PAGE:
Mind Body Green: Most Couples Think THIS Is Bad For Their Relationship. They're Wrong

Most couples revel in closeness. Most of us see knowing everything about the other person, sharing everything together, and creating a true unison of souls as hallmarks of a strong relationship. But in this excerpt from her recently released book Love Between Equals: Relationships as a Spiritual Path, psychotherapist Dr. Polly Young-Eisendrath shows couples the power of honoring the space in between.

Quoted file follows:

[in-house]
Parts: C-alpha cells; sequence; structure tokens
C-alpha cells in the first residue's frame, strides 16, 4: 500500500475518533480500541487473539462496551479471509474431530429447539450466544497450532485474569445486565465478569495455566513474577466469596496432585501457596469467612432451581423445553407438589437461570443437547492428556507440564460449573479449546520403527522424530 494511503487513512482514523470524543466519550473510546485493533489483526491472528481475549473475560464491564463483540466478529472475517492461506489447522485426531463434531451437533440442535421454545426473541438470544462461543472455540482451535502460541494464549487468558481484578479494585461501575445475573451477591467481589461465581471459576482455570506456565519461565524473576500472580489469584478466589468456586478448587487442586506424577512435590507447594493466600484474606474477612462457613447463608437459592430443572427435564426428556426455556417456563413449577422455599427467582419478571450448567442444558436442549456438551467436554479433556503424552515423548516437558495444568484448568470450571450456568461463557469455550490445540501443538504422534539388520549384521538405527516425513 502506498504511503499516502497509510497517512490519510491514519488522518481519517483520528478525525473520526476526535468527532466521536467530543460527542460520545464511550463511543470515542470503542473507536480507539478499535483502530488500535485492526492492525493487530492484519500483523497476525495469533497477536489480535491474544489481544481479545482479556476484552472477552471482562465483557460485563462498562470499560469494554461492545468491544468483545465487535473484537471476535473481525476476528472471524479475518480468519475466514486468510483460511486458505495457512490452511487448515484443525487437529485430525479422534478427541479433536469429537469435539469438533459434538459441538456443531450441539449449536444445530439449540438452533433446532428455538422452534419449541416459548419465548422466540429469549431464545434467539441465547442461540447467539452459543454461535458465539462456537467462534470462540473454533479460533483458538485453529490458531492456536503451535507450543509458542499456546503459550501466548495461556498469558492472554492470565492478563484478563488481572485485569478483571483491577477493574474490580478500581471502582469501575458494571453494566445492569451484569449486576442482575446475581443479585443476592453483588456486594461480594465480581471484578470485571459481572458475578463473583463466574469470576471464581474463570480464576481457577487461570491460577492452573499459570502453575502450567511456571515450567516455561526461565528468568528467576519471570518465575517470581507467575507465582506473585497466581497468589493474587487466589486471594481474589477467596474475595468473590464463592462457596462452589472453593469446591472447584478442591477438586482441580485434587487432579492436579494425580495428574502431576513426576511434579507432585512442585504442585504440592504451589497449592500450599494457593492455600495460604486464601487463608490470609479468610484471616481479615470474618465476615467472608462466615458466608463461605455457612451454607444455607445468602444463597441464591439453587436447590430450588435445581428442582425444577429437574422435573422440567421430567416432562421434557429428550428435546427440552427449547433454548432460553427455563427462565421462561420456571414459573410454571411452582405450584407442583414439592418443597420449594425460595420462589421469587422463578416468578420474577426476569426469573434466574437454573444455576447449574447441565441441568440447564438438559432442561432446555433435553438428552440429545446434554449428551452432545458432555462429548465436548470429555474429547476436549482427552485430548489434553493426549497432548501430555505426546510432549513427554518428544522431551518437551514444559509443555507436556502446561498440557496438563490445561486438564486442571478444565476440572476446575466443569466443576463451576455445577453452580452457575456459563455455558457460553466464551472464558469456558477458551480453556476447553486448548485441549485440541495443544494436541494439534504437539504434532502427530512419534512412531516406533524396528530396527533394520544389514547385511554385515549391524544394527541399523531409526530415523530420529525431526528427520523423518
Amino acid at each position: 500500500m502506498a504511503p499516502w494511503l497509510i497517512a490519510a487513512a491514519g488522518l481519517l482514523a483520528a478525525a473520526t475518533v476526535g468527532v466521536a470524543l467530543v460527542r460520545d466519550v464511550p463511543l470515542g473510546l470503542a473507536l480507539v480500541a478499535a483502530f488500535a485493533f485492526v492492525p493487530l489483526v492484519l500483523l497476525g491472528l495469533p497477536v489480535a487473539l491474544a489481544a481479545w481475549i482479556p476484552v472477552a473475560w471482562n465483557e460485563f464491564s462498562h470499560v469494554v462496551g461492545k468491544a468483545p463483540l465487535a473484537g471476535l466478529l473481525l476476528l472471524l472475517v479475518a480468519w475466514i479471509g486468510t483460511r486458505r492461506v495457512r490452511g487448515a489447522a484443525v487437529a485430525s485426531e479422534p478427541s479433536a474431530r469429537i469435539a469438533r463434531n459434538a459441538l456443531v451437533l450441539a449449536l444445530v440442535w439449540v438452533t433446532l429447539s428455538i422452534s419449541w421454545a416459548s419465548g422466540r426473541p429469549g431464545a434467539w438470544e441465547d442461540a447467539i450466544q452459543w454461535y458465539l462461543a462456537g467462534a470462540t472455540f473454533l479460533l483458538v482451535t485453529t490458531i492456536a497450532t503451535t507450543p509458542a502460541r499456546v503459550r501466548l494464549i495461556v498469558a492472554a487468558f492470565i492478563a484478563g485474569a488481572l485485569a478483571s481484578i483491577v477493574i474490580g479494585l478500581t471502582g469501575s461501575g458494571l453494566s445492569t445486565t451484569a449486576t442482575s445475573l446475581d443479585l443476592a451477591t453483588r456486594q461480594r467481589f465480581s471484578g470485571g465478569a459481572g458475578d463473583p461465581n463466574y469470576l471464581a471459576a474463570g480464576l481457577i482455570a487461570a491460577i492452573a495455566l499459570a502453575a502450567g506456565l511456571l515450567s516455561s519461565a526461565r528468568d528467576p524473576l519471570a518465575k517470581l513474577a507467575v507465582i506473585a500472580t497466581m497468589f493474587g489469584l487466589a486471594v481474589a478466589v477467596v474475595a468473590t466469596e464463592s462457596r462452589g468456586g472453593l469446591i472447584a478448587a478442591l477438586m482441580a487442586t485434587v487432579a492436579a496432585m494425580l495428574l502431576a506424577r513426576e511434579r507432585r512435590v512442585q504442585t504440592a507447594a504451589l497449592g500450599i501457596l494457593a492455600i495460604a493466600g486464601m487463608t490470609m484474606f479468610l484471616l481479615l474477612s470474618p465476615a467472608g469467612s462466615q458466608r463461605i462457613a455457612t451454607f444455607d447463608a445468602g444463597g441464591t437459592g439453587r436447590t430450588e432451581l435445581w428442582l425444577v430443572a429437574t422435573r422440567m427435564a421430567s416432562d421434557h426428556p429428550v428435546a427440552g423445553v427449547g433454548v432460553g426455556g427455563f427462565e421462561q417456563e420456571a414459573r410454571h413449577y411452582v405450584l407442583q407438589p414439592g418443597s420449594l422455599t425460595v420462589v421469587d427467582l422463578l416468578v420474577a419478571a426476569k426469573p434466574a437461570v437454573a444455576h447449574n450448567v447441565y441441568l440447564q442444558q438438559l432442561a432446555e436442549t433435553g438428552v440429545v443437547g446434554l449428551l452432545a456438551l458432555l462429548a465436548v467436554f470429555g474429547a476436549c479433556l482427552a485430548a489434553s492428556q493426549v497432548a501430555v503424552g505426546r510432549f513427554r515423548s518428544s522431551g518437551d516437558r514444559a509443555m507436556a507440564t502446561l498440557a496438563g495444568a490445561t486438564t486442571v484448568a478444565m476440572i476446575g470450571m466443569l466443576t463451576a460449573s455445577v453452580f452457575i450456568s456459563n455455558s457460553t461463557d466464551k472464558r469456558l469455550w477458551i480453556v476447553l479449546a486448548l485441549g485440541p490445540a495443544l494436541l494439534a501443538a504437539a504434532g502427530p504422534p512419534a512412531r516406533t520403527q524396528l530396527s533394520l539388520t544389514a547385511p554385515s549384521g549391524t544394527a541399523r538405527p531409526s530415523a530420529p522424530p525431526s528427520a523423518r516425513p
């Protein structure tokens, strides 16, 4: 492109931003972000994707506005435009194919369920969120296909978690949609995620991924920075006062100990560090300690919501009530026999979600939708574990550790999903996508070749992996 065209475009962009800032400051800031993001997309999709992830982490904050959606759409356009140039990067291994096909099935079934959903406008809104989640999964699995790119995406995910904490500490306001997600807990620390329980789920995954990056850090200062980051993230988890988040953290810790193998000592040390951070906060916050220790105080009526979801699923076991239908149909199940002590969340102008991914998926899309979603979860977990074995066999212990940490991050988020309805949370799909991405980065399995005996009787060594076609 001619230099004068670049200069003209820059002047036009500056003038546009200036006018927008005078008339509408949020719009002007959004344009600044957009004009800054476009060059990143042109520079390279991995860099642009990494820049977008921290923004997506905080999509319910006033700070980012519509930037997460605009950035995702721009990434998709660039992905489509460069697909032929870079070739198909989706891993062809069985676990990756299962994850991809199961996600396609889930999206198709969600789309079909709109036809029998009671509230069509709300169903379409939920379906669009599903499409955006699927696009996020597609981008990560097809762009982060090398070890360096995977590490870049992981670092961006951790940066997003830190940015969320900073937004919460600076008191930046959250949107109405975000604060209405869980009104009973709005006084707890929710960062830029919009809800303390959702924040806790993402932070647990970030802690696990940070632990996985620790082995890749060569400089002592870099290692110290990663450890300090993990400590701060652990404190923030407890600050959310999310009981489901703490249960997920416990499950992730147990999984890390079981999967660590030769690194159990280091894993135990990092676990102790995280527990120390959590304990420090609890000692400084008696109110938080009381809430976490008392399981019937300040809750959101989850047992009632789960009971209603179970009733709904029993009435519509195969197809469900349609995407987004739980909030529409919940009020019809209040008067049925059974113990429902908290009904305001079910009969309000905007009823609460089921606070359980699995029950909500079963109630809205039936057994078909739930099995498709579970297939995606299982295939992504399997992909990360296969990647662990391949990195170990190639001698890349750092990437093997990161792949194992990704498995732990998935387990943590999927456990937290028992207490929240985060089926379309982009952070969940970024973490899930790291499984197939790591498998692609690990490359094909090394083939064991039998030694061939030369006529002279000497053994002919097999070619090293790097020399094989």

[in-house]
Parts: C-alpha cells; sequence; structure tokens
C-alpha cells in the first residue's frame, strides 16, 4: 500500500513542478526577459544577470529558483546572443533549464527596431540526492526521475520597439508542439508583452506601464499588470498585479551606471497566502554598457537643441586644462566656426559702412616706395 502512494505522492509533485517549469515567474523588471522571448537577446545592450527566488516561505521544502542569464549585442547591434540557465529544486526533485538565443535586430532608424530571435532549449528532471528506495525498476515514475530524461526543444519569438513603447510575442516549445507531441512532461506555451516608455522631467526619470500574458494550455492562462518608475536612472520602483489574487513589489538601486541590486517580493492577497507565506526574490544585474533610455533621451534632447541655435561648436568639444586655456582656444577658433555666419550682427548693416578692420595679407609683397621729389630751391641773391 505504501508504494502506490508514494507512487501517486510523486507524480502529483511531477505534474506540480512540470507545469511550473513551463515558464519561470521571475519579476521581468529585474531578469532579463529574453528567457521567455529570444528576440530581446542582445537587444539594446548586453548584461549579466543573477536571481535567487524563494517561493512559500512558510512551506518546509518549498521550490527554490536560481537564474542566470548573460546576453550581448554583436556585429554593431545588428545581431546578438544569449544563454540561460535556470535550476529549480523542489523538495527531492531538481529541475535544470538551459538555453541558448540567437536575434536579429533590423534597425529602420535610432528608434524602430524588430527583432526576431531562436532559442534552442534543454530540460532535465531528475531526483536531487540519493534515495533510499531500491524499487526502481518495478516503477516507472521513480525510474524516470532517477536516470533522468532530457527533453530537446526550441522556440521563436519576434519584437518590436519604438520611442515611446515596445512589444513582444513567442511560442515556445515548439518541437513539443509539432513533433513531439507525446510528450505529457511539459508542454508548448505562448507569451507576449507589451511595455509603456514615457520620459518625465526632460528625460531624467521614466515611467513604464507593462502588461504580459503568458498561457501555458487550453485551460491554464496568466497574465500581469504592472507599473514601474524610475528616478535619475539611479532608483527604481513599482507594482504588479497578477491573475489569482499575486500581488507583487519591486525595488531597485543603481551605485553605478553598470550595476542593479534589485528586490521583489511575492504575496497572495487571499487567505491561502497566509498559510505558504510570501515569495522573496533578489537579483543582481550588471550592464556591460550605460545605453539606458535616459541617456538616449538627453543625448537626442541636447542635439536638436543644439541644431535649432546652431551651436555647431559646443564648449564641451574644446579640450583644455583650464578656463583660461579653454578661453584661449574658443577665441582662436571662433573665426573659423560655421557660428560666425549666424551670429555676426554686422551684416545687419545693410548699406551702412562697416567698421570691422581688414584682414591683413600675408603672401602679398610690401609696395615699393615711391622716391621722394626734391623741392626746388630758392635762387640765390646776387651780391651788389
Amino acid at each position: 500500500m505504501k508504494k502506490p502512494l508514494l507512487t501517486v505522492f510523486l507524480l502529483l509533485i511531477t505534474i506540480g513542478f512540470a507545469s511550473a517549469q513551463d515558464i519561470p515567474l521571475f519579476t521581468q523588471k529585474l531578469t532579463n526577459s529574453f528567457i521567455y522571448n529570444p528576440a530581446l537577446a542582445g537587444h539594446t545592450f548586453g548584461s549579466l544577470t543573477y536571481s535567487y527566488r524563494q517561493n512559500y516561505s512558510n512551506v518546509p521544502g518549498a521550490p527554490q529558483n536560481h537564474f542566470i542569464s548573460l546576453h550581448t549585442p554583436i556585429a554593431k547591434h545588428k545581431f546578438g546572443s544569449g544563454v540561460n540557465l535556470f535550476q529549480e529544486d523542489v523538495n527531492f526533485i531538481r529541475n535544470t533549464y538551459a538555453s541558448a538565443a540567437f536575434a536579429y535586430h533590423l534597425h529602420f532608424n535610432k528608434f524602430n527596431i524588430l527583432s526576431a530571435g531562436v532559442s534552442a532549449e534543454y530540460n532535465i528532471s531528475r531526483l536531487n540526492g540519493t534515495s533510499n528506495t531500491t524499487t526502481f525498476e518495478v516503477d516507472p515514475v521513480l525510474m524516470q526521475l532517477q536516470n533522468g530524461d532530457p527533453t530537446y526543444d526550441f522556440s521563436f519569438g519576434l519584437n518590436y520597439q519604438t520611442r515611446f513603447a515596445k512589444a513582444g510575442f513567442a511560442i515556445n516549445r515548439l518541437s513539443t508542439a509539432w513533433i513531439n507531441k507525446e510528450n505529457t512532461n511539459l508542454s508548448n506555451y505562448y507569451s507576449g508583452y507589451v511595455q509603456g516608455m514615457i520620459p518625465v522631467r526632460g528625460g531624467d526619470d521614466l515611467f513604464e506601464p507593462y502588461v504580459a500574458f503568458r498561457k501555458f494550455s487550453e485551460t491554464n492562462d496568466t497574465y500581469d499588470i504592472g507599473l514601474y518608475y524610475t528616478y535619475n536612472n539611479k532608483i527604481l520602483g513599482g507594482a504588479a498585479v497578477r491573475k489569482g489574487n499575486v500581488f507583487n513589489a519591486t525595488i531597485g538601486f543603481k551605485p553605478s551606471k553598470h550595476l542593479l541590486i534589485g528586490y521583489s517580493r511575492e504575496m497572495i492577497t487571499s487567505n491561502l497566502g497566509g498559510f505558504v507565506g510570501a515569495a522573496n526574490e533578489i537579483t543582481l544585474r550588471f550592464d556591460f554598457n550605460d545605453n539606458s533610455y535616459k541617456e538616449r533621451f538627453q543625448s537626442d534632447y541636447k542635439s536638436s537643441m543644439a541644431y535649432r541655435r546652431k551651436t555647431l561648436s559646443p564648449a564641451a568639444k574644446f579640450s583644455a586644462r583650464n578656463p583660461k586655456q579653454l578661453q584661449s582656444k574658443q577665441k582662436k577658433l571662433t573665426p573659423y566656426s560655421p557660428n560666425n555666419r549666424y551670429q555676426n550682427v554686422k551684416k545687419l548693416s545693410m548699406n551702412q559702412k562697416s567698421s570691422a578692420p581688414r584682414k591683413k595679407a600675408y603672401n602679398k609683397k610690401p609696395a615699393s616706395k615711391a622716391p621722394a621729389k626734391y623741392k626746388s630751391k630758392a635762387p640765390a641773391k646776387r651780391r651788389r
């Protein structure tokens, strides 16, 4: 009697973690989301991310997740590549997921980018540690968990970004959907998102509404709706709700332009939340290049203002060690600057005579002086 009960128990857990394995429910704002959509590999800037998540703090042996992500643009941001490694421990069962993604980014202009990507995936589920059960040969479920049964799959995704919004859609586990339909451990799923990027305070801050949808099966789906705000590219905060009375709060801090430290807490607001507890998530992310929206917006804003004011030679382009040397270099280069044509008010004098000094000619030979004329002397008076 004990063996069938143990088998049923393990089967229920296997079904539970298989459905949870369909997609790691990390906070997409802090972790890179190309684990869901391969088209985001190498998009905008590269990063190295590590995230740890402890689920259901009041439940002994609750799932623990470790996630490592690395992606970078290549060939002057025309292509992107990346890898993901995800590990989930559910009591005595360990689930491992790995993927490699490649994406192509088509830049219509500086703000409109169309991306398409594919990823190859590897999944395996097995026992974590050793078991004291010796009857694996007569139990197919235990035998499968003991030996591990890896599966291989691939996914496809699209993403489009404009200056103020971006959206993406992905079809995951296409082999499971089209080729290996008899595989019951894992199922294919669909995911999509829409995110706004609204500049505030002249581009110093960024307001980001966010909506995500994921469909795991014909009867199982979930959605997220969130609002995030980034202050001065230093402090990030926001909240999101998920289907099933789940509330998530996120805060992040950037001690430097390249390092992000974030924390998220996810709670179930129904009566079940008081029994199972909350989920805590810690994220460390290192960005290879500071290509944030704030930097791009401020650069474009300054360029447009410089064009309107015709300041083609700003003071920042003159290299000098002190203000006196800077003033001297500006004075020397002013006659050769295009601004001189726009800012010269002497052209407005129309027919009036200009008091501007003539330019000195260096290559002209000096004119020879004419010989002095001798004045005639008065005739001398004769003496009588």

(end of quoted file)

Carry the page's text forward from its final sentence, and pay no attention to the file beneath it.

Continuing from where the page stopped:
Becoming a witness begins with a gap. In order to see yourself in someone else's eyes and to see the other person, there has to be a space between you—something I like to call a "mindful gap," taking that idea from the British subway system in which a recorded voice shouts to passengers stepping onto the train, "Mind the gap!" Between you and your beloved, you must learn to mind the gap. This means taking a step back and remembering that you do not know or see or feel exactly or precisely what is going on with your partner or even what is going on with yourself.